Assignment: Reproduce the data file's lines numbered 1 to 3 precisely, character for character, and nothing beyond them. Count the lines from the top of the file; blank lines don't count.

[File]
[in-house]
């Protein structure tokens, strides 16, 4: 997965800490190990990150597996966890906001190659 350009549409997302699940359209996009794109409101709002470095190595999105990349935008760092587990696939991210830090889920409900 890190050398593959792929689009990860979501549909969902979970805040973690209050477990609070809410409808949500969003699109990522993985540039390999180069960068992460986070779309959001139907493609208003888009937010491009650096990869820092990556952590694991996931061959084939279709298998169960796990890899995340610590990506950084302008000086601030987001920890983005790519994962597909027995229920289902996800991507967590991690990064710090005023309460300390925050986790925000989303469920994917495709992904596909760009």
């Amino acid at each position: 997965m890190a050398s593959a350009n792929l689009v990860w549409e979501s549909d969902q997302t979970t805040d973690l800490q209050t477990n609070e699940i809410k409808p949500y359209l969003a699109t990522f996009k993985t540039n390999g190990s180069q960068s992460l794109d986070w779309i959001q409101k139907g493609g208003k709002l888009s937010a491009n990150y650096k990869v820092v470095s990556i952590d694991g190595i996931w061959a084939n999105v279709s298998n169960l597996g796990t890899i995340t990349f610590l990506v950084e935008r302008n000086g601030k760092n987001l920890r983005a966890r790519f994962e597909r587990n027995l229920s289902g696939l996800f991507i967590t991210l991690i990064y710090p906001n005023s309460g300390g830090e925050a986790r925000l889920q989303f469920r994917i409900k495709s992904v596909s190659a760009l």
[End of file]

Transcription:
[in-house]
């Protein structure tokens, strides 16, 4: 997965800490190990990150597996966890906001190659 350009549409997302699940359209996009794109409101709002470095190595999105990349935008760092587990696939991210830090889920409900 890190050398593959792929689009990860979501549909969902979970805040973690209050477990609070809410409808949500969003699109990522993985540039390999180069960068992460986070779309959001139907493609208003888009937010491009650096990869820092990556952590694991996931061959084939279709298998169960796990890899995340610590990506950084302008000086601030987001920890983005790519994962597909027995229920289902996800991507967590991690990064710090005023309460300390925050986790925000989303469920994917495709992904596909760009």
């Amino acid at each position: 997965m890190a050398s593959a350009n792929l689009v990860w549409e979501s549909d969902q997302t979970t805040d973690l800490q209050t477990n609070e699940i809410k409808p949500y359209l969003a699109t990522f996009k993985t540039n390999g190990s180069q960068s992460l794109d986070w779309i959001q409101k139907g493609g208003k709002l888009s937010a491009n990150y650096k990869v820092v470095s990556i952590d694991g190595i996931w061959a084939n999105v279709s298998n169960l597996g796990t890899i995340t990349f610590l990506v950084e935008r302008n000086g601030k760092n987001l920890r983005a966890r790519f994962e597909r587990n027995l229920s289902g696939l996800f991507i967590t991210l991690i990064y710090p906001n005023s309460g300390g830090e925050a986790r925000l889920q989303f469920r994917i409900k495709s992904v596909s190659a760009l």